When you meet with friends, what do you talk about? I bet you’re swapping stories about work, family life, the latest movies you’ve enjoyed, or perhaps some challenges you’re facing. You share a few laughs and promise to get together again soon.

What just happened? You strengthened your personal ties. If you heard a good story, you might share it with your spouse or significant other.

When it comes to business relationships, the same process can occur, although probably in a more formal context. Stories offer benefits, whether in a business call or a client interview. Of course, you’re technically qualified for an existing or future project. But you can’t escape the reality that clients hire people they know, like, and trust.

How Stories Benefit Professional Services Firms

Why do well-told stories matter for Architecture/Engineering/Construction firms? Here are some core benefits. They:

  • Capture your audience’s attention
  • Will be remembered
  • Reveal the authentic personality of your experts or firm
  • Differentiate your firm from competitors – it’s your story and no one else’s

Storytelling, of course, is an ancient tradition. We’re still telling stories around a campfire. (It may be an indoor fireplace or outdoor grill, but the idea is still the same.) We’ve shared stories for thousands of years to pass on critical information and traditions.

In “The Storytelling Edge,” authors Joe Lazauskas and Shane Snow write:

“Stories have done a lot of good throughout history. They’ve helped us survive. They’ve helped us build relationships and societies. They’ve helped us create movements and businesses. They’re an essential part of what makes us human.”

Some professional staff may be more comfortable sharing the technical side of projects, but they can be encouraged to recognize and capture good stories. Emphasize that these stories can elevate marketing collateral and presentations.

Perhaps a business developer or project manager learned how their completed project is making a difference in the community. Here are a few potential revelations:

  • A new business or industry is opening because of improved infrastructure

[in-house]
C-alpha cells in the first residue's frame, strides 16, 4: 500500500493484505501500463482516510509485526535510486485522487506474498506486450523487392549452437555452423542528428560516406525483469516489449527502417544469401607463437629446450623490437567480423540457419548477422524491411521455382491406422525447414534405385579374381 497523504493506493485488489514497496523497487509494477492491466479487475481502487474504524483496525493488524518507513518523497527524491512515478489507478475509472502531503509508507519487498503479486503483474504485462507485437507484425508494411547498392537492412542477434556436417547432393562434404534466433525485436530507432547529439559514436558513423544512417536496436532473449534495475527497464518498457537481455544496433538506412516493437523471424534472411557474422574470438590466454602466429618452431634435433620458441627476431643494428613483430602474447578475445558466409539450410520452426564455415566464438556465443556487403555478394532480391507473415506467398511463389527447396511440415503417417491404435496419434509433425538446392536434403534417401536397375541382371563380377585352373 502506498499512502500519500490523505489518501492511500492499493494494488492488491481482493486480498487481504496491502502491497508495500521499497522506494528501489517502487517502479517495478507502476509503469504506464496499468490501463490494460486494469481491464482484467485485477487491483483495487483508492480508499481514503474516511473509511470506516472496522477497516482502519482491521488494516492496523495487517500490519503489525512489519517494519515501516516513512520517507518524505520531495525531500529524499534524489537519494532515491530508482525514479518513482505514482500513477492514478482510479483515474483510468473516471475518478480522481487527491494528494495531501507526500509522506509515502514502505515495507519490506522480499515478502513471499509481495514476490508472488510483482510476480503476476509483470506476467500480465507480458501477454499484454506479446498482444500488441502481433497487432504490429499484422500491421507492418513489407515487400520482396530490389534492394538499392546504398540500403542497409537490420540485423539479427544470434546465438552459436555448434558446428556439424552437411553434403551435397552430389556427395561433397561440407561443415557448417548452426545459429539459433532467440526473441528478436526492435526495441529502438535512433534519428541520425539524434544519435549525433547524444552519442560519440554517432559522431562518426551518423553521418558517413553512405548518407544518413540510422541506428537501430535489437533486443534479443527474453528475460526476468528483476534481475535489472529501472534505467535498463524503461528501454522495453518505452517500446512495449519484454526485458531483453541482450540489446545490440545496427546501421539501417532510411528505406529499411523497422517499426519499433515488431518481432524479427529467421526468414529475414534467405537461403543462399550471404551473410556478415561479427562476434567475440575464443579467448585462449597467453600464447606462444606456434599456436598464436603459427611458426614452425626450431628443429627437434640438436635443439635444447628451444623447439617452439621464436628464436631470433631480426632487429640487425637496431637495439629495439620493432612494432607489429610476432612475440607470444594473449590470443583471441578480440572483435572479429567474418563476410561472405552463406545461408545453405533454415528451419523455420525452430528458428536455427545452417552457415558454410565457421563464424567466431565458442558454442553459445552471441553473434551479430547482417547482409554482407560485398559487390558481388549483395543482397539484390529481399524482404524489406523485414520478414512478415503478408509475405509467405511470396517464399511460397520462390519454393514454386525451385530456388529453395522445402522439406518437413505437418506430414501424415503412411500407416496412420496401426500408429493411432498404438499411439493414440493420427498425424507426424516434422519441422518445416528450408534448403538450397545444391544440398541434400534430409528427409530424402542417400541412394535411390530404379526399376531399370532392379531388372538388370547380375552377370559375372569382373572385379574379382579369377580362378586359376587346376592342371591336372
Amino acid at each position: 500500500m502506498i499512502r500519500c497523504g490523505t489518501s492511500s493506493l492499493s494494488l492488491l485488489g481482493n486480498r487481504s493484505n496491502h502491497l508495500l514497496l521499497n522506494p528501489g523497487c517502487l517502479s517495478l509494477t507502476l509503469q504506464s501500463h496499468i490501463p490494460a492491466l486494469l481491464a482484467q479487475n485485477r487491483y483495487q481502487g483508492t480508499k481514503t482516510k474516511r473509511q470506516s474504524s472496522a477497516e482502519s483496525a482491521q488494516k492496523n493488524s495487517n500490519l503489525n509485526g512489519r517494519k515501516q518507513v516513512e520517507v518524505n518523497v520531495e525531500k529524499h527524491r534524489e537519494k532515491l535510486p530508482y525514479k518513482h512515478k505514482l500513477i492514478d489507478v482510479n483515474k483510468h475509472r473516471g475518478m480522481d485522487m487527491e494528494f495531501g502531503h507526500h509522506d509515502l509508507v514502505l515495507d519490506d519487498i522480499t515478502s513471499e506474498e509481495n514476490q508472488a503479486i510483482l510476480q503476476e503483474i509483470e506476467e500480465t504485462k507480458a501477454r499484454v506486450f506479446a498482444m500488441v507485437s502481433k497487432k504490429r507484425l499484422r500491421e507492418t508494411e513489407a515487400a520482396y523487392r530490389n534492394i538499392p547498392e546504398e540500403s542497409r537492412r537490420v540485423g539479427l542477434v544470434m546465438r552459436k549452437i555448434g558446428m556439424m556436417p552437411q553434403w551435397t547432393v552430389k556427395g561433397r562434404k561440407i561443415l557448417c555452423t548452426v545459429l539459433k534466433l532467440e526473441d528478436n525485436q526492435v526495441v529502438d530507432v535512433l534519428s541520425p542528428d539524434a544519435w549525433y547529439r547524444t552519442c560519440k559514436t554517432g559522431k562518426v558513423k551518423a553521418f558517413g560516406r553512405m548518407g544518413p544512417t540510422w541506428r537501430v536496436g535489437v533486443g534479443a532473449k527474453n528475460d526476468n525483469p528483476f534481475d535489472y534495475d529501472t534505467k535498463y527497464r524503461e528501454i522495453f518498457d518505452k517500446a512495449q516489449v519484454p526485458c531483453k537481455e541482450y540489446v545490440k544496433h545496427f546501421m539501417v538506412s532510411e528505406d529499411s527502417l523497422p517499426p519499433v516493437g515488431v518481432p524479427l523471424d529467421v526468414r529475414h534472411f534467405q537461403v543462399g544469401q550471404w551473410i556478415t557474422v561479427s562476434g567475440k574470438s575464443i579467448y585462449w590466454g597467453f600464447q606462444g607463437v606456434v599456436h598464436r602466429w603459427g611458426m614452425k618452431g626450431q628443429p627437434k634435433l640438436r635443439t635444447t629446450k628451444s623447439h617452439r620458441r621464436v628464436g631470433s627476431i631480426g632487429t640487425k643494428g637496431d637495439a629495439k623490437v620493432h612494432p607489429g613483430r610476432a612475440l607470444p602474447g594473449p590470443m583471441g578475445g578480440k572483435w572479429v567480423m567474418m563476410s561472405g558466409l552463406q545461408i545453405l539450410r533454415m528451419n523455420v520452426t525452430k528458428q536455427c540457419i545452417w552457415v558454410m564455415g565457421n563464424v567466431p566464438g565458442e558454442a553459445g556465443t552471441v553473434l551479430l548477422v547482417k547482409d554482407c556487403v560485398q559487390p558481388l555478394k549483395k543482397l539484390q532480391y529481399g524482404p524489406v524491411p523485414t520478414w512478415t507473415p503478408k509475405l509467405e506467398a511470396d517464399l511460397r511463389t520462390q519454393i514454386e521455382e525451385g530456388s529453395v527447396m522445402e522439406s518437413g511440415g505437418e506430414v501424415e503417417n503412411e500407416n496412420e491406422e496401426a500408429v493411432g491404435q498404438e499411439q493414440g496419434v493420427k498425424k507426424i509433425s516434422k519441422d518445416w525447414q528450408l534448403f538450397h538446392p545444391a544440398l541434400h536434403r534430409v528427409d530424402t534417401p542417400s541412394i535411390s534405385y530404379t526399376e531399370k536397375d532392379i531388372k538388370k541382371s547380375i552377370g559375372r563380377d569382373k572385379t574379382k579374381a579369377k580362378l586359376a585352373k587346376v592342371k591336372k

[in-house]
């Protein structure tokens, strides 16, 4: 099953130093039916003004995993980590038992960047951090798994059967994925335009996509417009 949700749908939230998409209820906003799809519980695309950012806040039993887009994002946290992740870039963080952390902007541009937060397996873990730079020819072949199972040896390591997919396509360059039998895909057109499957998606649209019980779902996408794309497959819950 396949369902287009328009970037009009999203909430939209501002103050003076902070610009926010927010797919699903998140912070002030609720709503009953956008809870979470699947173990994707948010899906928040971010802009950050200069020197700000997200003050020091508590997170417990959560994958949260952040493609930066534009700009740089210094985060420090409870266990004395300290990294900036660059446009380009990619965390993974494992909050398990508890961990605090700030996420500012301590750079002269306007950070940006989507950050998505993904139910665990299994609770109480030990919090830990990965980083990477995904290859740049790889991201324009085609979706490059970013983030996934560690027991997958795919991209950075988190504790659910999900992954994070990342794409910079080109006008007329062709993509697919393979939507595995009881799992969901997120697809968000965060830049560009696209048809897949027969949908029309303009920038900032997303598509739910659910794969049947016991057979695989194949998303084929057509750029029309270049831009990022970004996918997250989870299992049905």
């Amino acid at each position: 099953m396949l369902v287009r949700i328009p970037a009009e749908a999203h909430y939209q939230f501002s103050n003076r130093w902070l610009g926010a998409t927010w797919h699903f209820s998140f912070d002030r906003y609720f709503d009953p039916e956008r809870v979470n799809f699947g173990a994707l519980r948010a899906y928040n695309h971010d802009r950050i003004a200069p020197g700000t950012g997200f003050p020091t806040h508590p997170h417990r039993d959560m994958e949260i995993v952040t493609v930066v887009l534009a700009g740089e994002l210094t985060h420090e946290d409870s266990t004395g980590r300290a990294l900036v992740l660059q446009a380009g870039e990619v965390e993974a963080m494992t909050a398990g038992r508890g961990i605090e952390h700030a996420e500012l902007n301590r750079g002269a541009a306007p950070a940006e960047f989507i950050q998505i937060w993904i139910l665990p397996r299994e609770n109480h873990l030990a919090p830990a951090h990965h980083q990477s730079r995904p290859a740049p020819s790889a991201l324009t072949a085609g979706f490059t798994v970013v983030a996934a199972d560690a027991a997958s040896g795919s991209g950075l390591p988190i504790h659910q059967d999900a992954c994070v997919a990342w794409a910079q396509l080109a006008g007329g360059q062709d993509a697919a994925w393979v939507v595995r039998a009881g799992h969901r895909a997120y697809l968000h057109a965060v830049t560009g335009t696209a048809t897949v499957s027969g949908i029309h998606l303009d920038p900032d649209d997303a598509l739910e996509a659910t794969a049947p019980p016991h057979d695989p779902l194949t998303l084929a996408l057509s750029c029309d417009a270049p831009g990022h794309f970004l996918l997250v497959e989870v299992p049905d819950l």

• Park attendance is soaring
  • Citizens are raving about the quality of their treated water
  • A new sustainable process is saving energy

Develop a Process for Sharing Positive Client Comments

Are positive client comments shared with the marketing department? Is a process in place? A few notes could be added to your CRM (Customer Relationship Management) system. A professional also could write a quick email or leave a voice mail for the appropriate person. Then, when a marketer writes a project summary, these positive updates can be incorporated.

These stories don’t have to be long. Perhaps a professional just shares a few sentences about a successful project outcome. Add a few details for future reference. That’s it.

And what happens when a client raves about a project or sends a glowing email to a project manager? Is that email shared and celebrated?

Any victory is a shared victory. A successful project results from a team effort — perhaps encompassing years of advance work. Firms can highlight that glowing testimonial in proposals, client presentations, and on their website. Prospects appreciate the comments of peers who have solved the same challenges they face.

Positive client comments also can be shared internally to celebrate team efforts. You can also use these comments to provide insight for personnel outside the project team.

A firm may ask the happy client if they want to participate in a case study. This request often follows the receipt of a testimonial.

Capture Your Firm’s Stories

How do you capture positive client comments about your projects? Share your thoughts in the comments section below or reach out at blaizecommunications@gmail.com.


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If you have a challenge or question you would like me to address, please contact me online or email blaizecommunications@gmail.com.




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